Movie comment: Children of Men

Yesterday I went to see Alfonso Cuaron’s Children of men. I have to mention first that I did not read the book by P.D. James on which the movie is based.
The story opens in England in 2027. All other countries have collapsed, claims a giant electronic poster, and only England soldiers on.
Cuaron’s adaptation is not didactic. There is no explaining in the movie on what is really going on, as in Spielberg's sci-fi movies for example. But if you know what is going on in the news worldwide, you don’t need an introduction to the story. Because of this, the movie is realistic. It is a political statement on the state of Humanity. There are no flying cars, no extraordinary buildings and gadgets, no strange creatures, only human beings devoured by anxiety, hopelessness, boredom, and a dark future.

We understand later that an advertised drug called Quietus is recommended for suicide. The realism of the movie is such that the line of advertisement is that of any other product, it gives the consumer the illusion of free will and choice. The subtitle of the advertisement is ‘You decide when’. Cuaron’s realism comes from the fact that instead of focusing on gadgets, he focuses on Humans. And some Humans basic features, when taken at the population level, do not seem to change over time. They are emotional, they are greedy, they are irrational and they are violent. Violence is the main theme of the movie. But it is confronted with birth, renewal, and innocence…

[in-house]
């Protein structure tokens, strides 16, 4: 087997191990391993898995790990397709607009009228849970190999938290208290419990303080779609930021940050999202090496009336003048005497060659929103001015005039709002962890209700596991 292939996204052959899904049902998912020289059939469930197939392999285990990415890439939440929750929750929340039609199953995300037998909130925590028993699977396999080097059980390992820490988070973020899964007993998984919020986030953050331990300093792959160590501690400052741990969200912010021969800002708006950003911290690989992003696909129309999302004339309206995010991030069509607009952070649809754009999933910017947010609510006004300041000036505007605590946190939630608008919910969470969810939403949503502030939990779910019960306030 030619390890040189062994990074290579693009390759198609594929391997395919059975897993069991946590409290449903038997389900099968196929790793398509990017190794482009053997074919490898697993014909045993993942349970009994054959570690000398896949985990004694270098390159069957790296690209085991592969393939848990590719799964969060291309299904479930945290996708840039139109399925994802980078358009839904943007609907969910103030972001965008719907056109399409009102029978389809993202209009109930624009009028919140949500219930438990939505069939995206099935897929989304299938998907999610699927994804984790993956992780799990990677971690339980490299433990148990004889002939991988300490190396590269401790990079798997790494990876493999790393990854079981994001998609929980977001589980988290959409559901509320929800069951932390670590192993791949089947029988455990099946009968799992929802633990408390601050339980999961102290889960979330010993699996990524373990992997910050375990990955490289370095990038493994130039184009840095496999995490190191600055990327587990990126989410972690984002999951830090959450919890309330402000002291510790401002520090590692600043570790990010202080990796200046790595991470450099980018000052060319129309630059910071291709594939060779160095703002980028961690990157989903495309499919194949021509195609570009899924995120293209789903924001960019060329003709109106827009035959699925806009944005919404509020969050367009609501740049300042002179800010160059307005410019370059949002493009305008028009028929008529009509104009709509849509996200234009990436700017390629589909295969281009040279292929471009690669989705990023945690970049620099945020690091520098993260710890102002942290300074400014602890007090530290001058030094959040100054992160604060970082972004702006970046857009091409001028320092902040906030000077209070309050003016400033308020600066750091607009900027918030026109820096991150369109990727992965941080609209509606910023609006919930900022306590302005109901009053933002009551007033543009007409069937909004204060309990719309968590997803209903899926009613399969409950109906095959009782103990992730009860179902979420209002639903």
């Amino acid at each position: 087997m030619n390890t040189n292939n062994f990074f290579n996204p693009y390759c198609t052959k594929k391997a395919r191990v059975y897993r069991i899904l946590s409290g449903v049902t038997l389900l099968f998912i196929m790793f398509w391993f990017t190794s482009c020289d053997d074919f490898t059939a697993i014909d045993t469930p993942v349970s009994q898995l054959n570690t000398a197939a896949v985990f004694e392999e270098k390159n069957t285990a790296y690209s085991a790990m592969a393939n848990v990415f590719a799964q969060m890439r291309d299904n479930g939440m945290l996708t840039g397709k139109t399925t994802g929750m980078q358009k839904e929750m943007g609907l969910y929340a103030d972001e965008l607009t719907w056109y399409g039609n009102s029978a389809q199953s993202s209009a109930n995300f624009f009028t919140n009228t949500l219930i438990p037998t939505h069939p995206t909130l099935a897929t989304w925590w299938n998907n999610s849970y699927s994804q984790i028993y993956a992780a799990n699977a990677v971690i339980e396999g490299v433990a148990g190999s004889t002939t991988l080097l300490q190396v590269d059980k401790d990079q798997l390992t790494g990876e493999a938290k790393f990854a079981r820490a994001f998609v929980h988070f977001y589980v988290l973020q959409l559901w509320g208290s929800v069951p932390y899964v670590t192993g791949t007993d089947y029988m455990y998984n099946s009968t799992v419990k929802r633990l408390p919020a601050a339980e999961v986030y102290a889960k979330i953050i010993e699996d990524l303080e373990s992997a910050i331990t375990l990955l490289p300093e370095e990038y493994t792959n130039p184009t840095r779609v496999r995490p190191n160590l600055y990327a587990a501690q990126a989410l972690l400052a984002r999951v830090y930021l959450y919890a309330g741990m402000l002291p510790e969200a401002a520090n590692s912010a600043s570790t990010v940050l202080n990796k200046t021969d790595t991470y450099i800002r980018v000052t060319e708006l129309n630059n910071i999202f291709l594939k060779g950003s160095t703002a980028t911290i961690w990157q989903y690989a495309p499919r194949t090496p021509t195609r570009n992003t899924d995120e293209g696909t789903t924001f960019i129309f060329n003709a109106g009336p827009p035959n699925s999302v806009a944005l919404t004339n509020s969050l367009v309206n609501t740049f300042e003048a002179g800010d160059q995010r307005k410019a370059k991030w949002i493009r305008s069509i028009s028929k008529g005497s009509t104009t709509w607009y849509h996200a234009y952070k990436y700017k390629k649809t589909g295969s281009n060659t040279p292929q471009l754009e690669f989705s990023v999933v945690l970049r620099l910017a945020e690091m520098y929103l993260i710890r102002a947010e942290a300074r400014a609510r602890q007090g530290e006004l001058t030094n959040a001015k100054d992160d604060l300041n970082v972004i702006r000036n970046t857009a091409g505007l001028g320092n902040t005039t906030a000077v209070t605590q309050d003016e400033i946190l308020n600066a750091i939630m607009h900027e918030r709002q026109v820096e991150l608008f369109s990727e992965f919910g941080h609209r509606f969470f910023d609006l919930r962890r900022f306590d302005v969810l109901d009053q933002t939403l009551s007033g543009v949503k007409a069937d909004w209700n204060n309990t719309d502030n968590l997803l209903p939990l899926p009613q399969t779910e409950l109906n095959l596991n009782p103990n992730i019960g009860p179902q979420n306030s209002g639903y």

The Humanity in 2027 is in a terrible state, a chaotic state very close to what people are experiencing in some parts of the world actually. There are cattle and birds epidemics, environmental catastrophes, collapsing states, wars, and massive migrations, and to top all of this, women have become infertile. The last birth was 18 years ago in Brazil but the person who was born 18 years ago had just died, and the whole world is mourning his death. Inside England, there seems to be some order imposed by the state but it is being resisted and fought by many groups with divergent interests. The country had closed its frontiers to refugees and we wee in the movie illegal immigrants transported in cages toward camps where they are kept under strict army and police control. On the way, they are beaten, humiliated, and killed, for some of them. A man, who lost a baby he had with a woman in the resistance and was consequently estranged by her, will be asked to accompany an 18 year old illegal refugeepregnant girl across the burning and dangerous land to the safety of ‘The Human Project’.

The highlight of the movie is in the final scenes when we witness a birth, a street fight, the bombing of a civilian building where resitants are trapped by the army, and the final deliverance for some. All this happens in an area where the government had imprisoned opponents and immigrants, bombing them regularly or whenever the tension becomes unbearable. The battle scenes were crudely filmed, there was no warning as to the explosion of the bombs or the bombing of a building inhabited by illegal immigrants and resistants ‘terrorists’ who fight for their rights and for a different vision of the country. The line is blurred between fiction and real life. Some of the scenes resembled what we witness everyday on TV screens from the streets of Iraq, Lebanon, and Gaza. There was a protest with chants ‘Allah Akbar’ from Muslim immigrants. There were women in the streets crying over the dead bodies of their relatives fighters, sons and husbands, as in Gaza. There were inscriptions on the walls of the word ‘Intifada’ in Arabic.